So according to the FIRB 12,025 applications approved to increase housing stock – anyone see anything wrong with this picture??

    • …and yet the highest value of approvals was for existing dwellings.

      Could the FIRB explain how these $6bn+ worth of approvals for the purchases of existing dwellings ” increased the housing stock”?

      A review of the role and regulatory failure of the FIRB in the foreign purchases of existing dwellings has to be part of the inquiry into the escalating cost of Australian housing

      • Mining BoganMEMBER

        It increased the housing stock for foreigners who don’t live here.

        One has to read between the lines.

  10. dumb_non_economist

    “I would advocate capturing more comprehensive data so we can at least get a handle on overseas property investments. I do not think we are able to stop globalisation, but we need to understand the implications a whole lot better.”

    Bureaucratic speak for lets pretend to express concern. “Yes. yes, we’re looking into it.”

    “We are essentially becoming part of a more globalised property market and it is unlikely this will change.”

    Because you allowed us to and you don’t want it to change. You’re selling out the average Australian to save your own arses.

    Wankers.

  11. The Patrician

    The real (and as yet unreported) story here is the ongoing regulatory failure of the FIRB.

    The FIRB is required under its charter to “moniter and ensure compliance with” the FATA.
    Where in the annual report does the FIRB report on the steps taken to moniter and ensure compliance with the FATA?
    Why does the FIRB not audit sales of existing dwellings for compliance with the FATA?
    Why doesn’t the FIRB require proof of purchaser’s visa status for registration of the sale of an existing dwelling?
    Why does it take 7 months for the FIRB to report on its approvals of the previous year?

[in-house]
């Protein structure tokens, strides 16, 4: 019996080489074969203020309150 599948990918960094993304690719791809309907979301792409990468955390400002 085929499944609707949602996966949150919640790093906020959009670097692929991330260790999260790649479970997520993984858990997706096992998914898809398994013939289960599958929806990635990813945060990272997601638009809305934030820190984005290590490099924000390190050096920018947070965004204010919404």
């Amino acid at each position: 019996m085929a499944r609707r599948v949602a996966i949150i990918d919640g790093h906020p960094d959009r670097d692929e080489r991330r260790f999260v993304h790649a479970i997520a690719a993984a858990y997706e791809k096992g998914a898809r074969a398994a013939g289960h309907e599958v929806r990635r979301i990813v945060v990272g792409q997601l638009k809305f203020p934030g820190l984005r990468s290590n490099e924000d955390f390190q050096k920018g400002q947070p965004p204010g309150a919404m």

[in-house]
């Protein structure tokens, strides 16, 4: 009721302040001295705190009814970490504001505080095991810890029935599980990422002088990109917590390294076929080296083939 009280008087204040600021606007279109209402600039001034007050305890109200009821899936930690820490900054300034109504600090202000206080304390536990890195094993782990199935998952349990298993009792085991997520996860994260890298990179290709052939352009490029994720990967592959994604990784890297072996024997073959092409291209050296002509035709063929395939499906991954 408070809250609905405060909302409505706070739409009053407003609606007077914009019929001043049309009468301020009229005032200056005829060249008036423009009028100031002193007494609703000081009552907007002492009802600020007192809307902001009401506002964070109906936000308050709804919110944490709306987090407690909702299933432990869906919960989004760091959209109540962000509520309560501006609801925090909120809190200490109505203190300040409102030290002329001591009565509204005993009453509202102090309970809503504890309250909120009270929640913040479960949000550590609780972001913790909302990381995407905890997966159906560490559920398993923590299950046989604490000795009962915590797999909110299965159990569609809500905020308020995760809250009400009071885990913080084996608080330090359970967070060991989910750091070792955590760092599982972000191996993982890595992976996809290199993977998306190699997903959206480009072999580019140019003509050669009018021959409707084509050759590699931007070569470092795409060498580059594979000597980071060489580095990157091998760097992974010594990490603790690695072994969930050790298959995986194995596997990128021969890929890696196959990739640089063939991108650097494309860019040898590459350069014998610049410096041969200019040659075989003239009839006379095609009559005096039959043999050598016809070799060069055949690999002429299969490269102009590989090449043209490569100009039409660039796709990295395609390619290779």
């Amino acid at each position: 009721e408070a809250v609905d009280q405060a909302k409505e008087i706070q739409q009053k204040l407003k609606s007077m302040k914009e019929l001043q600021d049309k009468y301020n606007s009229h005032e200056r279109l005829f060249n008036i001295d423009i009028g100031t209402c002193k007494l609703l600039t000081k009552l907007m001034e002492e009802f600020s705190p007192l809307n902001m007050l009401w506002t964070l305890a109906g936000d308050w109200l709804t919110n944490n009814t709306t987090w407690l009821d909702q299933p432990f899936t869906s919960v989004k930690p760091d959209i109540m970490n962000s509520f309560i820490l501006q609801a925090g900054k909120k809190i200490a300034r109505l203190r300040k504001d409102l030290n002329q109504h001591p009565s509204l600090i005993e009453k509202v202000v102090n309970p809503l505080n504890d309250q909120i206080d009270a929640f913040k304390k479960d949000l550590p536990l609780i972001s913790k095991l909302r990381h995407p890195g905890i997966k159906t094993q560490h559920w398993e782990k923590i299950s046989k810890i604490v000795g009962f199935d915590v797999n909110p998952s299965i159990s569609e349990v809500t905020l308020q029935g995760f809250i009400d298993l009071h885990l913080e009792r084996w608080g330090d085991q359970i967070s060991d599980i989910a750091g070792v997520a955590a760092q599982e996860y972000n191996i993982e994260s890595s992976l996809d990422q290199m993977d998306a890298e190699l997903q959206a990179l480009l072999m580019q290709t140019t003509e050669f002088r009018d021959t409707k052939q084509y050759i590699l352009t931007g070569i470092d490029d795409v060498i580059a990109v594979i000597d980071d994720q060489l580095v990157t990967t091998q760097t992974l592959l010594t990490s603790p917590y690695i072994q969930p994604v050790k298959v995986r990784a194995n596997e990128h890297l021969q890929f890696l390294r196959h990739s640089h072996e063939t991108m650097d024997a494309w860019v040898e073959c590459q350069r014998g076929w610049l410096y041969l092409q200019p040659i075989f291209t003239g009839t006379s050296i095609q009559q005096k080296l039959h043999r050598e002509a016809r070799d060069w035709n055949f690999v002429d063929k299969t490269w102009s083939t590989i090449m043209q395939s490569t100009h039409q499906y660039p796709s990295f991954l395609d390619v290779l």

Why can’t the FIRB report monthly on this data?
    In any of the 12,025 FIRB approvals were the details data-matched with tax/austrac/immigration/AFP data?
    Why hasn’t any media outlet asked the Chair of the FIRB Brian Wilson any of these (or any other) questions about this report?

    Out of interest Brian, why did you choose to release the report on a Friday night?

  12. All of these foreign investors not living in their residential investments will be paying land tax. If they are buying debt free they will also be paying income tax on the net rent without negative gearing. In addition their investment in new construction is akin to an export with all the materials and labour going to a foreigner similar to what happpens with a Camry exported to the middle east. Further the additional construction provides additional rental accommodation in most cases, keeping the cost of shelter lower than it otherwise might be.

    Two sides to every story!

    • All of these foreign investors not living in their residential investments will be paying land tax.

      Eh, what are you talking about? They will pay rates, but no land tax – that only applies to commercially zoned property.

    • Sorry, many Sydney properties bought by wealthy Chinese are under-occupied, or completely shuttered.
      As in other “world” cities (London, NY), non-resident foreign ownership, worsens housing availability for locals.